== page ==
The Justice Department sued Deutsche Bank AG, one of the world's 10 biggest banks by assets, on Tuesday for at least $1 billion for defrauding taxpayers by "repeatedly" lying to a federal agency when securing taxpayer-backed insurance for thousands of shoddy mortgages.
MortgageIT, a subsidiary of Germany's largest lender, egregiously violated federal rules that came with government backing on more than 39,000 mortgages worth more than $5 billion since 1999, according to the lawsuit filed in Manhattan federal court.
By funneling risky mortgages to the Department of Housing and Urban Development's Federal Housing Administration, MortgageIT's loans were guaranteed with the full faith and credit of the U.S. government. A third of those mortgages, or about 12,500, have since defaulted, leaving the government on the hook.
On more than 3,100 of its FHA-guaranteed mortgages that have defaulted, HUD has paid more than $386 million in claims to the owners of the mortgage debt, according to the lawsuit. More than two-thirds of those mortgages defaulted within two years of origination.
As of February, more than 7,500 additional mortgages, with more than $888 million in unpaid principal balances, also had defaulted without HUD paying any claims. About half of those defaulted within the first two years.
The agency expects to pay "at least hundreds of millions of dollars" in additional claims as more risky mortgages default in the months and years ahead, according to the lawsuit.
Meanwhile, Deutsche Bank made "substantial profits" by selling these loans to investors, the suit claims. Federal authorities identified some of the MortgageIT practices that now form the basis of its suit as far back as 2003. Despite warnings, the problems continued.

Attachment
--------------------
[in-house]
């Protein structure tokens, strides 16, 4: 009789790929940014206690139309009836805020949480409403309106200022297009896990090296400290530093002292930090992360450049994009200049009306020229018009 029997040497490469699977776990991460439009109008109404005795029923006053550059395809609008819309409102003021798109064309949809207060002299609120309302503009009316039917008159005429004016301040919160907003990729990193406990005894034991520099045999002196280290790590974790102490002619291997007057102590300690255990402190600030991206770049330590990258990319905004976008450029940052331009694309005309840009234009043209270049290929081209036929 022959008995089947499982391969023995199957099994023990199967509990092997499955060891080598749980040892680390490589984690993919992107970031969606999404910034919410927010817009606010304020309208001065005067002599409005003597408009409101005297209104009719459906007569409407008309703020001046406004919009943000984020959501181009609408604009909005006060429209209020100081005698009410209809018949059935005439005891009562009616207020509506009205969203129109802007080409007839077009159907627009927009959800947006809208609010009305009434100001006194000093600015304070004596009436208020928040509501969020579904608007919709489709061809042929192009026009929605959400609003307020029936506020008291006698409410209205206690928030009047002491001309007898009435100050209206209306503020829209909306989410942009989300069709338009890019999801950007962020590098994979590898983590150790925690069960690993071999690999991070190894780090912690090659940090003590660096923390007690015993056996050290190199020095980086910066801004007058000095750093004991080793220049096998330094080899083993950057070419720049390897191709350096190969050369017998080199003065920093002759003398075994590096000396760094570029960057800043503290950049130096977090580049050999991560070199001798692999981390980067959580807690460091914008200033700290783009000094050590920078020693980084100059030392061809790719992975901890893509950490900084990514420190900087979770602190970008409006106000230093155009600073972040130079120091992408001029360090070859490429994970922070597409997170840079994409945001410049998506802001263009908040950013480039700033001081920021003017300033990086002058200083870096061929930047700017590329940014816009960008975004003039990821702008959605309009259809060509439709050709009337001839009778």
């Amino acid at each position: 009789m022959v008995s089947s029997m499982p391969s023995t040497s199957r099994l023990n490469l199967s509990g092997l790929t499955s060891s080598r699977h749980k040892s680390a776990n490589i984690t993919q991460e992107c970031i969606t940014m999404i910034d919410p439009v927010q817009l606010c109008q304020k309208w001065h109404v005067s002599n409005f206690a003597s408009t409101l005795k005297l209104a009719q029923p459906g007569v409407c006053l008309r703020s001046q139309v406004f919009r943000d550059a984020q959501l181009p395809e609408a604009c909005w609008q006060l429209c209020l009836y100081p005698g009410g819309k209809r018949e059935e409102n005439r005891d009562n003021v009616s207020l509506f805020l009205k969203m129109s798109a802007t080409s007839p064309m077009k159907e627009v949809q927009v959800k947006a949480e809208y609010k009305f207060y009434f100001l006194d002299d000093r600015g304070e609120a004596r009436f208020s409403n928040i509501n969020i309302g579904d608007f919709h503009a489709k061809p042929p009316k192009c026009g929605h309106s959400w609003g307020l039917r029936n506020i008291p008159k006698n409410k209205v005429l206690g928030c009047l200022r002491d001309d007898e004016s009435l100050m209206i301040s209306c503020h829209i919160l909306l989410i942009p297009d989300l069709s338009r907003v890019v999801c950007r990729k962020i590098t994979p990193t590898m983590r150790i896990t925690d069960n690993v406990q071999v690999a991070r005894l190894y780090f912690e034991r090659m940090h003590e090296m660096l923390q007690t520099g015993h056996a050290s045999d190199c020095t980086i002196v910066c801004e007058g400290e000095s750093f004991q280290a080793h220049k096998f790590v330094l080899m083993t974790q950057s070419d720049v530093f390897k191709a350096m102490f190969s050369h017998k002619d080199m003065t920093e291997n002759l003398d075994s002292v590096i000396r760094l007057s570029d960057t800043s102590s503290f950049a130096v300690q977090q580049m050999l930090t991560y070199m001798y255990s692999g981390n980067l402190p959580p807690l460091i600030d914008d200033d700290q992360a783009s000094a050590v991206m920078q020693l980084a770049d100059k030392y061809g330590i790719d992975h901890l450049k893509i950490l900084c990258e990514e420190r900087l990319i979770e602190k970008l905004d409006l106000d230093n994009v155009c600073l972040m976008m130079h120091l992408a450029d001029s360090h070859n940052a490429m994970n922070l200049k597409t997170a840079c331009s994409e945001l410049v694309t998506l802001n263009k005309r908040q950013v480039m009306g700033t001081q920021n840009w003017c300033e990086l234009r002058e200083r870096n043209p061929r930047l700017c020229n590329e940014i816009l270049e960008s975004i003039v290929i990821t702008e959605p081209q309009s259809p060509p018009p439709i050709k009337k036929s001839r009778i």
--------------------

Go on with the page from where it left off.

The Justice Department is seeking damages three times the amount HUD has already shelled out for defaulted mortgages with allegedly fraudulently-obtained government insurance, plus additional penalties for each mortgage that broke federal rules.
While private investors have thus far faced a long, slow war battling lenders and connected Wall Street firms to buy back toxic mortgages investors claim were sold to them fraudulently, the government's suit is fairly straightforward. As part of the FHA program MortgageIT participated in, lenders are required to annually certify that they check basic records like borrowers' incomes, credit history and employment record. The lenders also are required to review loans that quickly default to guard against sloppy lending practices, and act in the government's best interests because taxpayers are bearing the risks for potentially poor loans.
Deutsche did none of those things, according to the lawsuit.
The lender "recklessly selected mortgages that violated program rules in blatant disregard of whether borrowers could make mortgage payments," the government claims. "While Deutsche Bank and MortgageIT profited from the resale of these government-insured mortgages, thousands of American homeowners have faced default and eviction."